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Publication numberUS20070167802 A1
Publication typeApplication
Application numberUS 11/294,047
Publication dateJul 19, 2007
Filing dateDec 5, 2005
Priority dateDec 5, 2005
Publication number11294047, 294047, US 2007/0167802 A1, US 2007/167802 A1, US 20070167802 A1, US 20070167802A1, US 2007167802 A1, US 2007167802A1, US-A1-20070167802, US-A1-2007167802, US2007/0167802A1, US2007/167802A1, US20070167802 A1, US20070167802A1, US2007167802 A1, US2007167802A1
InventorsKenneth Rigby, Christopher Hazard
Original AssigneeGeneral Electric Company
Export CitationBiBTeX, EndNote, RefMan
External Links: USPTO, USPTO Assignment, Espacenet
Accurate time delay estimation method and system for use in ultrasound imaging
US 20070167802 A1
Abstract
A method for correcting beamforming time delay in an ultrasound system is provided. The method comprises transmitting a beam of ultrasound energy into an object with a transmit beamforming time delay. The method further comprises receiving a plurality of echo signals with a receive beamforming time delay and estimating beamforming time delay errors for each echo signal and each imaging direction. The method further comprises correcting the transmit and receive beamforming time delays and generating an ultrasound image of the object using the corrected transmission and reception beamforming time delays.
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Claims(30)
1. A method for correcting beamforming time delays in an ultrasound system, the method comprising;
transmitting a beam of ultrasound energy through an object using an array of transducer elements, wherein each transducer element is configured to transmit the beam of ultrasound energy with a transmit beamforming time delay;
receiving a plurality of echo signals wherein each transducer element is configured to receive the beam of ultrasound energy with a receive beamforming time delay;
estimating beamforming time delay errors for each echo signal and each imaging direction;
correcting the transmit and receive beamforming time delays;
generating an ultrasound image of the object using the corrected transmission and reception beamforming time delays.
2. The method of claim 1, wherein the step of correcting the beamforming time delays comprises generating a complex correlation sum representative of the time delay between each receive echo signal and the sum of one or more receive echo signals.
3. The method of claim 2, wherein the step of correcting further comprises:
calculating a normalized correlation sum;
mapping the normalized correlation sums into imaging direction and transducer element direction;
modifying the correlation sums, and
filtering the modified correlation sums over imaging directions and transmission elements to generate filtered correlation sums.
4. The method of claim 3, wherein the step of correcting comprises:
calculating a phase of the filtered correlation sum; and
converting the phase of the filtered correlation sum into a corresponding time delay correction; and
correcting the beamforming time delays with the time delay correction.
5. The method of claim 3, wherein the normalized correlation sum is obtained using a sum of the squared magnitude of a beamsum signal and a sum of the squared magnitude of a channel signal.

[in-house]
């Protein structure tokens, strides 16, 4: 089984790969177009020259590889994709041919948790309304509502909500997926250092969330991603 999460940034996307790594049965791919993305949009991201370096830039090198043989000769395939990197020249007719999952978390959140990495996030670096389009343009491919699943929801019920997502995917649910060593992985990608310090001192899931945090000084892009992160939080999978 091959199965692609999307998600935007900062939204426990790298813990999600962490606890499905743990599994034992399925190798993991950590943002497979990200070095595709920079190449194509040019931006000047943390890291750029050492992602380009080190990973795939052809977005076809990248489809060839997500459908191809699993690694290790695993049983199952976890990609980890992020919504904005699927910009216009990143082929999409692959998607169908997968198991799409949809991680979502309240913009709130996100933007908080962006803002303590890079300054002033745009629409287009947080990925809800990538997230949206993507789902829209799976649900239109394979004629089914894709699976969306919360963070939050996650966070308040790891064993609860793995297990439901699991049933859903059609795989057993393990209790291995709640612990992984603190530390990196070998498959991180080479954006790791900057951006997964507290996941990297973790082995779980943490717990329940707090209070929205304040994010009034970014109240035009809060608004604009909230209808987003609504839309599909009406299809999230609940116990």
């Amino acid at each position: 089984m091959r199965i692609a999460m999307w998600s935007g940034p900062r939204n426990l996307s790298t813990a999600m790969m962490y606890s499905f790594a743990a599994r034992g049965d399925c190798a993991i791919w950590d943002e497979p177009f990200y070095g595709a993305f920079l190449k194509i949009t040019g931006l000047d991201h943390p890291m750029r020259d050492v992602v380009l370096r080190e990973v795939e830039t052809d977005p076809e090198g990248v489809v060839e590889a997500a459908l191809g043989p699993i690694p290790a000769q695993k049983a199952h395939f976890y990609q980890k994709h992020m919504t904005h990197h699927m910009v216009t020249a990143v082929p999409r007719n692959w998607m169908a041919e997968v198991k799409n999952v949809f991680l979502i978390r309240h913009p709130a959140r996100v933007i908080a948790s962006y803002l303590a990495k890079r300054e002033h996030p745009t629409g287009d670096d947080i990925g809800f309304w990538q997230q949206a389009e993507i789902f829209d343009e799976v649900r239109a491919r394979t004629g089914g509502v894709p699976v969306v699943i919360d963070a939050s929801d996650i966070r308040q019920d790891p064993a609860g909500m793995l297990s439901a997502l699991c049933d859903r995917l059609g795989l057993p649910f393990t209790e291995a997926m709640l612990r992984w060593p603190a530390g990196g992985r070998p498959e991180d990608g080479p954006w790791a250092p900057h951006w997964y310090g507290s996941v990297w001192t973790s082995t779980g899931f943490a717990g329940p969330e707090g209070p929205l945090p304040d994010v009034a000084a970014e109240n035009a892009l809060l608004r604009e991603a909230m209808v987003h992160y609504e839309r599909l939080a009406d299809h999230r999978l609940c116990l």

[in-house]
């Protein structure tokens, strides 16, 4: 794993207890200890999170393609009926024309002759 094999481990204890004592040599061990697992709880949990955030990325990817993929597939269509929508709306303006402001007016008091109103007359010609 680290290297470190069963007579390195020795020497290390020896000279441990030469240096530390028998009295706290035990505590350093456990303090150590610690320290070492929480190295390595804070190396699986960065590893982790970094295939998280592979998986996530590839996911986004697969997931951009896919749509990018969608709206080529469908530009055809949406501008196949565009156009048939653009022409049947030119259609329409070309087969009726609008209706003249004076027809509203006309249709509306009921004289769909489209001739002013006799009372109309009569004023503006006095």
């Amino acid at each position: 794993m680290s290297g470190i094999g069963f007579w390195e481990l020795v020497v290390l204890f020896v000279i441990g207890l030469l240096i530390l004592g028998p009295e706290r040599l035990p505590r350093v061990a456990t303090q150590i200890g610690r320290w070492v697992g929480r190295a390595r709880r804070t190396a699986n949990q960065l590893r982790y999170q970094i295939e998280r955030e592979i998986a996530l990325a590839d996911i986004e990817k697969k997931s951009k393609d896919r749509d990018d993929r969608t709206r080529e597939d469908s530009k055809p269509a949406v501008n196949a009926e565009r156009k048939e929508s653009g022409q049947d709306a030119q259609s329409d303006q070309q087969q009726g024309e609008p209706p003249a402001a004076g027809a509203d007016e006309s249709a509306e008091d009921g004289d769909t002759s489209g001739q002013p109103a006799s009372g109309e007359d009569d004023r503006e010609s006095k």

6. The method of claim 3, wherein the normalized correlation sum is obtained using a sum of the magnitude of the beamsum signal and a sum of the magnitude of a channel signal.
7. The method of claim 3, wherein the step of modifying comprises:
labeling each mapped correlation sum as a reliable correlation sum or an unreliable correlation sum.
setting each correlation sum labeled unreliable to an absolute value
8. The method of claim 7, wherein the labeling comprises:
calculating a phase of each mapped correlation sum corresponding to each transducer element and imaging direction;
determining a continuously varying pattern in the calculated phase for each transducer element and imaging direction; wherein the correlation sum is labeled as reliable when the continuously varying pattern is present.
9. The method of claim 7, wherein the labeling further comprises:
comparing the sum of the absolute value of the derivative of the phase in the element direction and the sum of the absolute value of the derivative of the phase in the imaging direction to a first threshold value; and
labeling the correlation sum as unreliable when the calculated sum of absolute value of the phase derivatives exceeds the first threshold value.
10. The method of claim 9, wherein the labeling further comprises labeling all the mapped correlation sums for a corresponding imaging direction as unreliable when a quantity of unreliable correlation sums in the respective imaging direction exceeds a second threshold value.
11. The method of claim 9, wherein labeling comprises using an image processing algorithm to identify signatures in the image and labeling beamformer time delay errors as reliable or unreliable based on the identified signatures.
12. The method of claim 11, wherein the image processing algorithm is configured to:
identify a plurality of regions of interest in the image;
calculate statistical parameters for each identified region of interest;
apply the statistical parameters to label the estimated beamformer time delay errors as reliable or un reliable.
13. The method of claim 11, wherein the image processing algorithm is configured to identify a tissue type from the image and labeling the beamformer time delay errors as reliable or unreliable based on the identified tissue type.
14. The method of claim 11, wherein the image processing algorithm is configured to detect an anatomical structure from the image and labeling the beamformer time delay errors as reliable or unreliable based on the detected anatomical structure.
15. The method of claim 14, wherein the image processing algorithm is configured to determine a location of a region of interest relative to the anatomical structure.